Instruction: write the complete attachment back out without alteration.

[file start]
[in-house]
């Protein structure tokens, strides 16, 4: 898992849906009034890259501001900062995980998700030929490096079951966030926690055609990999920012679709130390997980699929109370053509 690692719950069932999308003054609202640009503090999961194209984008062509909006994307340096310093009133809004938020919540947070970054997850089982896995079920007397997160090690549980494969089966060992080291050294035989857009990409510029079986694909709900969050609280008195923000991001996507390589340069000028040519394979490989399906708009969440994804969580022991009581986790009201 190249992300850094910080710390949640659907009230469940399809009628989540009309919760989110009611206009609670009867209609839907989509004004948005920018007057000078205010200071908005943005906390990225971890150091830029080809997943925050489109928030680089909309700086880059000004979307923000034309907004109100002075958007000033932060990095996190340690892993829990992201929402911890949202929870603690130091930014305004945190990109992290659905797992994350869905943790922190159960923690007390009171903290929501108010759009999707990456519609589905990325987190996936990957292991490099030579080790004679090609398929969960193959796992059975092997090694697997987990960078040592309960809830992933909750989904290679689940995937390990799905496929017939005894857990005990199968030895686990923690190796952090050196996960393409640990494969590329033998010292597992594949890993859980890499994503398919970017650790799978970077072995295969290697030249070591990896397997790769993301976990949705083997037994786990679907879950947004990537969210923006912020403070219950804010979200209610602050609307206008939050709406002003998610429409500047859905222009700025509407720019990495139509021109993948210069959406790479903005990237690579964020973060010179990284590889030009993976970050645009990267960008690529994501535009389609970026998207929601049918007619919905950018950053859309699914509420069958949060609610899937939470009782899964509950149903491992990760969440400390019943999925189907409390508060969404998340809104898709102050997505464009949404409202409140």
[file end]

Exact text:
[in-house]
């Protein structure tokens, strides 16, 4: 898992849906009034890259501001900062995980998700030929490096079951966030926690055609990999920012679709130390997980699929109370053509 690692719950069932999308003054609202640009503090999961194209984008062509909006994307340096310093009133809004938020919540947070970054997850089982896995079920007397997160090690549980494969089966060992080291050294035989857009990409510029079986694909709900969050609280008195923000991001996507390589340069000028040519394979490989399906708009969440994804969580022991009581986790009201 190249992300850094910080710390949640659907009230469940399809009628989540009309919760989110009611206009609670009867209609839907989509004004948005920018007057000078205010200071908005943005906390990225971890150091830029080809997943925050489109928030680089909309700086880059000004979307923000034309907004109100002075958007000033932060990095996190340690892993829990992201929402911890949202929870603690130091930014305004945190990109992290659905797992994350869905943790922190159960923690007390009171903290929501108010759009999707990456519609589905990325987190996936990957292991490099030579080790004679090609398929969960193959796992059975092997090694697997987990960078040592309960809830992933909750989904290679689940995937390990799905496929017939005894857990005990199968030895686990923690190796952090050196996960393409640990494969590329033998010292597992594949890993859980890499994503398919970017650790799978970077072995295969290697030249070591990896397997790769993301976990949705083997037994786990679907879950947004990537969210923006912020403070219950804010979200209610602050609307206008939050709406002003998610429409500047859905222009700025509407720019990495139509021109993948210069959406790479903005990237690579964020973060010179990284590889030009993976970050645009990267960008690529994501535009389609970026998207929601049918007619919905950018950053859309699914509420069958949060609610899937939470009782899964509950149903491992990760969440400390019943999925189907409390508060969404998340809104898709102050997505464009949404409202409140």